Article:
Race Caravan Car, 1961 Tour de France (photo from The Horton Collection)


The change to national teams must not be considered as a declaration of war, as the brands retain their riders in all other competitions throughout the year and could, for example, require them to boycott the Tour.

The transformation wanted by the organizing newspaper implied major constraints since the bicycles, accommodations and provisions were fully taken care of. The financial expenditures to be made were significant and had to be paid for by some income if the reform was to be feasible. This is where a genius idea was born to balance the accounts.

Desgrange was assisted by an advertising director, Robert Desmarets, who had noticed that for several years, brands had taken advantage of the exceptional crowds around the peloton to set up commercial ventures. Vehicles in the colors of Menier chocolates, for example, were already handing out thousands of bars to the public in 1929. “Grand Bob”, as he was nicknamed, decided to officially accept them at the opening of the race, in return for a fee covering most of the extra expenses for the year. Menier, Fromagerie Bell (Vache Qui Rit), Biscottes Delft and Montres Noveltex formed the Tour’s first publicity caravan.

The power struggle between Desgrange and the bicycle manufacturers can, however, be put into perspective, as the co-dependent relationship remained very real. The move to the national teams should not have been seen as a declaration of war, as the brands retained their riders all year round on all other the competitions, on the roads of France as well as on the velodromes, and could for example require them to boycott the Tour.

This context of more or less harmonious cohabitation partially explained the tone adopted by Desgrange in his opening article on the day of the race’s start: “It will be the honour of the bicycle manufacturers to have accepted this experience, which may seem to deprive this or that of a profitable advertisement, but which must benefit the entire bicycle industry. (…) They did not accept this experience passively; they followed it and will follow it, for a month, with great interest. (…) Yes, we owe André Leducq and Delannoy to Alcyon, Marcel Bidot to La Française, Demuysère to Génial-Lucifer, Bonduel to Dilecta, and the Magne Brothers to the Société Française de Cycles. Our great brands have lent them to us, or better said… they gave them to us without any restrictions. What a guarantee of success that such a gift, and what recognition for such a gesture do we not owe to our major cycle manufacturers?”. The recognition was also that of a businessman, well aware that these firms were also huge advertisers who contributed to the financial health of the newspaper throughout the year.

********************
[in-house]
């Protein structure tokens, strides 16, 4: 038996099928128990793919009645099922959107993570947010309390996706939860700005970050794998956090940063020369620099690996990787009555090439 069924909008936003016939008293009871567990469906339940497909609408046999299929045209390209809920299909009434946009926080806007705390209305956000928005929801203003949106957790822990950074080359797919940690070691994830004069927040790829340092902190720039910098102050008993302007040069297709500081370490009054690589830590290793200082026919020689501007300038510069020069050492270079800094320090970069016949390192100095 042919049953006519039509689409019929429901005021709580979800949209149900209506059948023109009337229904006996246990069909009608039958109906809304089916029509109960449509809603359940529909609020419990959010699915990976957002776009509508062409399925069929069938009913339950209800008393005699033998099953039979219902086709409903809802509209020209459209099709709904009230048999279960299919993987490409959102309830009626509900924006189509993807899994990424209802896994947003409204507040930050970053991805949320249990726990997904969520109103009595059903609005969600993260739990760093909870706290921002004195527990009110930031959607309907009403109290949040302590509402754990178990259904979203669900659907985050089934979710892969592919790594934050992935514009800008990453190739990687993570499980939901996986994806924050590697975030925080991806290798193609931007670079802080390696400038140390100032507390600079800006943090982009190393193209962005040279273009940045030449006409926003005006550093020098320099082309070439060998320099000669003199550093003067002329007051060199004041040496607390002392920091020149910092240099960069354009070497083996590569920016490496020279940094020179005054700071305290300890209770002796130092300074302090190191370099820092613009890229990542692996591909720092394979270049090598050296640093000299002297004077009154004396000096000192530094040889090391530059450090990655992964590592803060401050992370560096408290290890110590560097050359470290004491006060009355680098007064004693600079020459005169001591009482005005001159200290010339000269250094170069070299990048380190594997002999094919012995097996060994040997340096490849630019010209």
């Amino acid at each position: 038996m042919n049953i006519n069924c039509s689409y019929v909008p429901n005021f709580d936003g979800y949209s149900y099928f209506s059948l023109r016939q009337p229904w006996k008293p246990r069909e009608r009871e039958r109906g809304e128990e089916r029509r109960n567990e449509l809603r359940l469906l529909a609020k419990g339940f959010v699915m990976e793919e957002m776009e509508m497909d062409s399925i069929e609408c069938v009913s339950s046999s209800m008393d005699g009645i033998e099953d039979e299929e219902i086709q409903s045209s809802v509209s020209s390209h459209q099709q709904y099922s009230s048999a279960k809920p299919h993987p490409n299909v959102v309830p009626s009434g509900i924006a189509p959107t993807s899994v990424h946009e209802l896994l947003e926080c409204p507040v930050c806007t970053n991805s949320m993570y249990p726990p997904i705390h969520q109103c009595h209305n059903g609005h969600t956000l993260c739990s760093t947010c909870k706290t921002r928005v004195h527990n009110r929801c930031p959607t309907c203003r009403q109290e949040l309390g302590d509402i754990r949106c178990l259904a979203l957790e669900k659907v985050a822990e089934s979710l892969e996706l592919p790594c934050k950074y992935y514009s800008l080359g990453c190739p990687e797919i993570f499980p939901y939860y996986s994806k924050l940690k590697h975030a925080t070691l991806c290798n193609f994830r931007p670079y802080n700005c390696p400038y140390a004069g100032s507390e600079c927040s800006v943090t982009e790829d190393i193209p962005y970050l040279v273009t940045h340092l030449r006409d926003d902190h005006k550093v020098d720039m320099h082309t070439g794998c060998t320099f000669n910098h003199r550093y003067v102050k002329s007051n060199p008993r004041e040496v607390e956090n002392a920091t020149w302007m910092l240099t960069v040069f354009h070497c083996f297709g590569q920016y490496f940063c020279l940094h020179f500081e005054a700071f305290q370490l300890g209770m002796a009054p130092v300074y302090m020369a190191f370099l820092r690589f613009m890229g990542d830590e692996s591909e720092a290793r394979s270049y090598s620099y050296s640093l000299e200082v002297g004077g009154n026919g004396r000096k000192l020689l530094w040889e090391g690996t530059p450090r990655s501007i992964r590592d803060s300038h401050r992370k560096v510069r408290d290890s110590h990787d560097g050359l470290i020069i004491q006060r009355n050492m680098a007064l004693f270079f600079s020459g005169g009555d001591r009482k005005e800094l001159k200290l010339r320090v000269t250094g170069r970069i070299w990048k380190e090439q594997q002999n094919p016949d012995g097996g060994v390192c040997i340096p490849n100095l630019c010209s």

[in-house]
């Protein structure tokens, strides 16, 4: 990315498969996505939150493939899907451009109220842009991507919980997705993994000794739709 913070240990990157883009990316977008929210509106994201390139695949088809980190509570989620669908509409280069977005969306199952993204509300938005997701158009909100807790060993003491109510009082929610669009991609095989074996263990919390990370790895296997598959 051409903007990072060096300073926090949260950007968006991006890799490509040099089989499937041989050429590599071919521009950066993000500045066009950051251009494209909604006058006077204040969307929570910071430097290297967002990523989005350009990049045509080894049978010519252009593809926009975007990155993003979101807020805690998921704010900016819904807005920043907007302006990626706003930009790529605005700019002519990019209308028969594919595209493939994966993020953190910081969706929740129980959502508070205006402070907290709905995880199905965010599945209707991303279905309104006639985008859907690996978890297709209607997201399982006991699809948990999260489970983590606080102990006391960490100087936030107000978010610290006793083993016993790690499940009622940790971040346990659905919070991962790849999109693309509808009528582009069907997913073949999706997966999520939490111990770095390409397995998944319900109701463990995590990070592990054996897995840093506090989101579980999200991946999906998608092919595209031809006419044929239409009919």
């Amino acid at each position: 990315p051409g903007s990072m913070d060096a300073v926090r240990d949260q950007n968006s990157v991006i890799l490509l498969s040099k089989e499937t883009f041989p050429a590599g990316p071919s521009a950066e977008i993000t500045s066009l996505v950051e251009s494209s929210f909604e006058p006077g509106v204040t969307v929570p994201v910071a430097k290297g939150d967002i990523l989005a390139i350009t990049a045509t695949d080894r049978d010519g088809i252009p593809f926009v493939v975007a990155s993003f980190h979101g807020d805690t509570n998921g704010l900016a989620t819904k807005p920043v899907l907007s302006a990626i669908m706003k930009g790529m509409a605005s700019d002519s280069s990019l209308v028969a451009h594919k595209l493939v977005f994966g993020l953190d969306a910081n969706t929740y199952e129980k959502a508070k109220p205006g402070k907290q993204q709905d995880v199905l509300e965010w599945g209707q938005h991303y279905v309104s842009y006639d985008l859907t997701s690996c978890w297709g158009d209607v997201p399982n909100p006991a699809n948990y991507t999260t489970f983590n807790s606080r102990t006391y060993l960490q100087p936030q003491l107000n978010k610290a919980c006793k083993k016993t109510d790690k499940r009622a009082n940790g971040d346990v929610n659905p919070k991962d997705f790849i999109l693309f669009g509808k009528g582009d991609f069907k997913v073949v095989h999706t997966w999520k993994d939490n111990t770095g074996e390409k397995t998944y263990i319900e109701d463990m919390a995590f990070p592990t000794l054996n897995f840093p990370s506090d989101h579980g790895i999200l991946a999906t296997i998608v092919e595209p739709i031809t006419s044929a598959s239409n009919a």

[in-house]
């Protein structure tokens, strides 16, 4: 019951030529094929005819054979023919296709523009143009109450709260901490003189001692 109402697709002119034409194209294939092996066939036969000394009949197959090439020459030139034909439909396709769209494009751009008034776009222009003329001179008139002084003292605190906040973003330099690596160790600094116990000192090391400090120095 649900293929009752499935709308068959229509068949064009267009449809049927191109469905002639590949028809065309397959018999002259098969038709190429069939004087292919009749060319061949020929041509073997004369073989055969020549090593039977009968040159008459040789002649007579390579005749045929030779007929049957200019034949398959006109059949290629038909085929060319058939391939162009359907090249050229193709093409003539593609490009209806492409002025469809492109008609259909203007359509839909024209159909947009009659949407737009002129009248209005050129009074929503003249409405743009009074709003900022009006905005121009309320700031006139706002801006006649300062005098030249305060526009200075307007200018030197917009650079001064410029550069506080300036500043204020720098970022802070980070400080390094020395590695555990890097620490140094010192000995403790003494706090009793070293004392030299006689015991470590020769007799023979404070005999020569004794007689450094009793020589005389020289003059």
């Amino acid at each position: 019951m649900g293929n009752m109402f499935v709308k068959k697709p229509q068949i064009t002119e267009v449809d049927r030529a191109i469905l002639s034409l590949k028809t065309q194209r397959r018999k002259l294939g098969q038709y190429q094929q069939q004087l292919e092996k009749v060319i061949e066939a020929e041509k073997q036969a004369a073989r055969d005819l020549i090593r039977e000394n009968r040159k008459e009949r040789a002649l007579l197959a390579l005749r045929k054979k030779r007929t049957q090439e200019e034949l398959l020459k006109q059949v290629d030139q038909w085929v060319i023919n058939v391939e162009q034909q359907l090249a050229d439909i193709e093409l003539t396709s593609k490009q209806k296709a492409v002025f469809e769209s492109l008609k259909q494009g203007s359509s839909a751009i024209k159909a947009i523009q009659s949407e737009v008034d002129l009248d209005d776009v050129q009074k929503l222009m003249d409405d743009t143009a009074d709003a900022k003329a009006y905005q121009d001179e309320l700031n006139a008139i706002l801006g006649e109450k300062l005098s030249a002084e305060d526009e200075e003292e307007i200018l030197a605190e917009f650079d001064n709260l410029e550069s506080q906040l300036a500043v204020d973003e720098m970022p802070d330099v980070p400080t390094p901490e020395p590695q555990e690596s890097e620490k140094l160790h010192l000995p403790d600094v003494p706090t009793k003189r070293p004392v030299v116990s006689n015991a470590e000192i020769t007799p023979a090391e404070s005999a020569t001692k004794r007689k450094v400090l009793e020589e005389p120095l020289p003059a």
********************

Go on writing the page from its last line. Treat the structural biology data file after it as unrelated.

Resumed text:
In any case, in the Aces category there were five national teams of eight riders at the start. Belgium’s black jerseys, Italy’s green, Spain’s red, Germany’s yellow and France’s blue-white-red were about to spark phenomenal enthusiasm among the public… and among the readers. Desgrange naturally found that the patriotic fiber was working to full effect with the French Tennis Musketeers, who were taking the entire country by storm in their matches with the Australians and Americans in the Davis Cup. He found his Musketeers on wheels with André Leducq, Antonin Magne and Charles Pélissier.

As if by magic, while the French were generally outclassed during the 1920s by the Belgians, Luxembourgers and Italians, the collective force of the French squad was impressive. Pélissier won a total of eight stages, a record that still stands, while “Dédé gueule d’amour” won the general classification after a hard-fought battle with Alfredo Binda and Learco Guerra among others. The success of the French clan was also a tremendous victory for Henri Desgrange, who concluded the Tour with these words: “This is now, indisputably, the National Bicycle Holiday. From now on, we will celebrate it every year under the same conditions, to the greatest glory of this divine machine and to the glory of our great cycling industry. (…) Thus the Tour de France will henceforth be a great international and peaceful competition where cycling nations will come every year to measure the value of their champions”.

From Road Bike Action, read the full article by clicking here